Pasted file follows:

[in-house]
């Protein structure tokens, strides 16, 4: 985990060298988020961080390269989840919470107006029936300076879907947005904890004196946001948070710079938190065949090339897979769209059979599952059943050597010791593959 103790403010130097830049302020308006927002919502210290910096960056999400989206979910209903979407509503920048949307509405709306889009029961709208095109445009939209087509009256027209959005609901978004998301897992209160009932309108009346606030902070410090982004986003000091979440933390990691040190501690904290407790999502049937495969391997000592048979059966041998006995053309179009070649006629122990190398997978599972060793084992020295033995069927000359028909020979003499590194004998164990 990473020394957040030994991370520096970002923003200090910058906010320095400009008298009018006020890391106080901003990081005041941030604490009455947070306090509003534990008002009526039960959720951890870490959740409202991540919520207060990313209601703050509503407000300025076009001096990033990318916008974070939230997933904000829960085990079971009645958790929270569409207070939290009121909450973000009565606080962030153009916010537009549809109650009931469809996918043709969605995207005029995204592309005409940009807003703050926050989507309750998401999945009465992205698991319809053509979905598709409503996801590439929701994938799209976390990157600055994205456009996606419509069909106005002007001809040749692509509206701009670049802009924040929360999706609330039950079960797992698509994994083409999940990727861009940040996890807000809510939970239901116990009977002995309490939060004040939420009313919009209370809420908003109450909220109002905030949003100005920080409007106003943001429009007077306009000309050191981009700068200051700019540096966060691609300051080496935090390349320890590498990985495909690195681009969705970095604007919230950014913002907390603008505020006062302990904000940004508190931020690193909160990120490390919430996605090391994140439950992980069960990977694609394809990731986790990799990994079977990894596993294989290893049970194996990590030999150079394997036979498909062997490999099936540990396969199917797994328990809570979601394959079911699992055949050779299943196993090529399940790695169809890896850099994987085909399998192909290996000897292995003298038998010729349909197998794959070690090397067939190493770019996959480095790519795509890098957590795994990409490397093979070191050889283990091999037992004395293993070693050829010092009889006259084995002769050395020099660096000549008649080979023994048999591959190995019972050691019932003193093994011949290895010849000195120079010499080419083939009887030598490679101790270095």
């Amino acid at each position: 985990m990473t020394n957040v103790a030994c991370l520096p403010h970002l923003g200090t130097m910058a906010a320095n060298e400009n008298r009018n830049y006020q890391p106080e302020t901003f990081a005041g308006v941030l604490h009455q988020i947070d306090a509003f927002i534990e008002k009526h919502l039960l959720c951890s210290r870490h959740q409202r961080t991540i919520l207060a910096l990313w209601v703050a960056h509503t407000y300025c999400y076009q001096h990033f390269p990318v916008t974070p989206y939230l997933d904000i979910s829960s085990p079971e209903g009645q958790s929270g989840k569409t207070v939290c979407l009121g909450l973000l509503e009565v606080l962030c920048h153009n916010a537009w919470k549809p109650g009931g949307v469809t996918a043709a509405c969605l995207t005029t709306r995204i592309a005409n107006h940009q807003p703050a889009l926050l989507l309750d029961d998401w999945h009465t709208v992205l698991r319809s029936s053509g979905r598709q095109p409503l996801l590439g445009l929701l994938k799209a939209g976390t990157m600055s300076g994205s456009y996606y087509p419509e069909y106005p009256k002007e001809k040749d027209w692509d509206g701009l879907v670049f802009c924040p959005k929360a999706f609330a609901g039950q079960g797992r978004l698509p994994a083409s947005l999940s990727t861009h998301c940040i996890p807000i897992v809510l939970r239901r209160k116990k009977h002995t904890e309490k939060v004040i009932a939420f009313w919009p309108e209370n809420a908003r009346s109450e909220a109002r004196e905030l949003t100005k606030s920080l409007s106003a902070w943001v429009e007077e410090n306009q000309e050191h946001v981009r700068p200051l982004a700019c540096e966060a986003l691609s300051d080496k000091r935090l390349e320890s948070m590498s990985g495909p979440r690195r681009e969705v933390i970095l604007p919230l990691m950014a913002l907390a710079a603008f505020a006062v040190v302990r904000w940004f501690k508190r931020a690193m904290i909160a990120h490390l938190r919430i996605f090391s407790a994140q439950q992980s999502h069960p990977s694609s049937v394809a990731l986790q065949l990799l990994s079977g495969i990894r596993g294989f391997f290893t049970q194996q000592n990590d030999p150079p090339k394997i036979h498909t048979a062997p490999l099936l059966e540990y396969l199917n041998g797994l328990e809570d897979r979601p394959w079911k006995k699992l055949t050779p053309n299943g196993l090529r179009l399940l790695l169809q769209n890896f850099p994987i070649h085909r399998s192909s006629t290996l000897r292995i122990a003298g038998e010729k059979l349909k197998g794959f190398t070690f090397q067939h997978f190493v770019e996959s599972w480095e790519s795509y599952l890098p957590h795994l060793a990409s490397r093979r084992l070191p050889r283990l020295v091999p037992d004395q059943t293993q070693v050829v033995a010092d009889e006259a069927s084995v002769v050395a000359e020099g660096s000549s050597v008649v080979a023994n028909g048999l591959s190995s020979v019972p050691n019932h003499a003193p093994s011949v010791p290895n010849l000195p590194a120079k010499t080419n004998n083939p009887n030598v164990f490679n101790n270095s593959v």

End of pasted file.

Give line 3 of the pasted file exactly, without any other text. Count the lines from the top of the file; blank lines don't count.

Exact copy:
């Amino acid at each position: 985990m990473t020394n957040v103790a030994c991370l520096p403010h970002l923003g200090t130097m910058a906010a320095n060298e400009n008298r009018n830049y006020q890391p106080e302020t901003f990081a005041g308006v941030l604490h009455q988020i947070d306090a509003f927002i534990e008002k009526h919502l039960l959720c951890s210290r870490h959740q409202r961080t991540i919520l207060a910096l990313w209601v703050a960056h509503t407000y300025c999400y076009q001096h990033f390269p990318v916008t974070p989206y939230l997933d904000i979910s829960s085990p079971e209903g009645q958790s929270g989840k569409t207070v939290c979407l009121g909450l973000l509503e009565v606080l962030c920048h153009n916010a537009w919470k549809p109650g009931g949307v469809t996918a043709a509405c969605l995207t005029t709306r995204i592309a005409n107006h940009q807003p703050a889009l926050l989507l309750d029961d998401w999945h009465t709208v992205l698991r319809s029936s053509g979905r598709q095109p409503l996801l590439g445009l929701l994938k799209a939209g976390t990157m600055s300076g994205s456009y996606y087509p419509e069909y106005p009256k002007e001809k040749d027209w692509d509206g701009l879907v670049f802009c924040p959005k929360a999706f609330a609901g039950q079960g797992r978004l698509p994994a083409s947005l999940s990727t861009h998301c940040i996890p807000i897992v809510l939970r239901r209160k116990k009977h002995t904890e309490k939060v004040i009932a939420f009313w919009p309108e209370n809420a908003r009346s109450e909220a109002r004196e905030l949003t100005k606030s920080l409007s106003a902070w943001v429009e007077e410090n306009q000309e050191h946001v981009r700068p200051l982004a700019c540096e966060a986003l691609s300051d080496k000091r935090l390349e320890s948070m590498s990985g495909p979440r690195r681009e969705v933390i970095l604007p919230l990691m950014a913002l907390a710079a603008f505020a006062v040190v302990r904000w940004f501690k508190r931020a690193m904290i909160a990120h490390l938190r919430i996605f090391s407790a994140q439950q992980s999502h069960p990977s694609s049937v394809a990731l986790q065949l990799l990994s079977g495969i990894r596993g294989f391997f290893t049970q194996q000592n990590d030999p150079p090339k394997i036979h498909t048979a062997p490999l099936l059966e540990y396969l199917n041998g797994l328990e809570d897979r979601p394959w079911k006995k699992l055949t050779p053309n299943g196993l090529r179009l399940l790695l169809q769209n890896f850099p994987i070649h085909r399998s192909s006629t290996l000897r292995i122990a003298g038998e010729k059979l349909k197998g794959f190398t070690f090397q067939h997978f190493v770019e996959s599972w480095e790519s795509y599952l890098p957590h795994l060793a990409s490397r093979r084992l070191p050889r283990l020295v091999p037992d004395q059943t293993q070693v050829v033995a010092d009889e006259a069927s084995v002769v050395a000359e020099g660096s000549s050597v008649v080979a023994n028909g048999l591959s190995s020979v019972p050691n019932h003499a003193p093994s011949v010791p290895n010849l000195p590194a120079k010499t080419n004998n083939p009887n030598v164990f490679n101790n270095s593959v």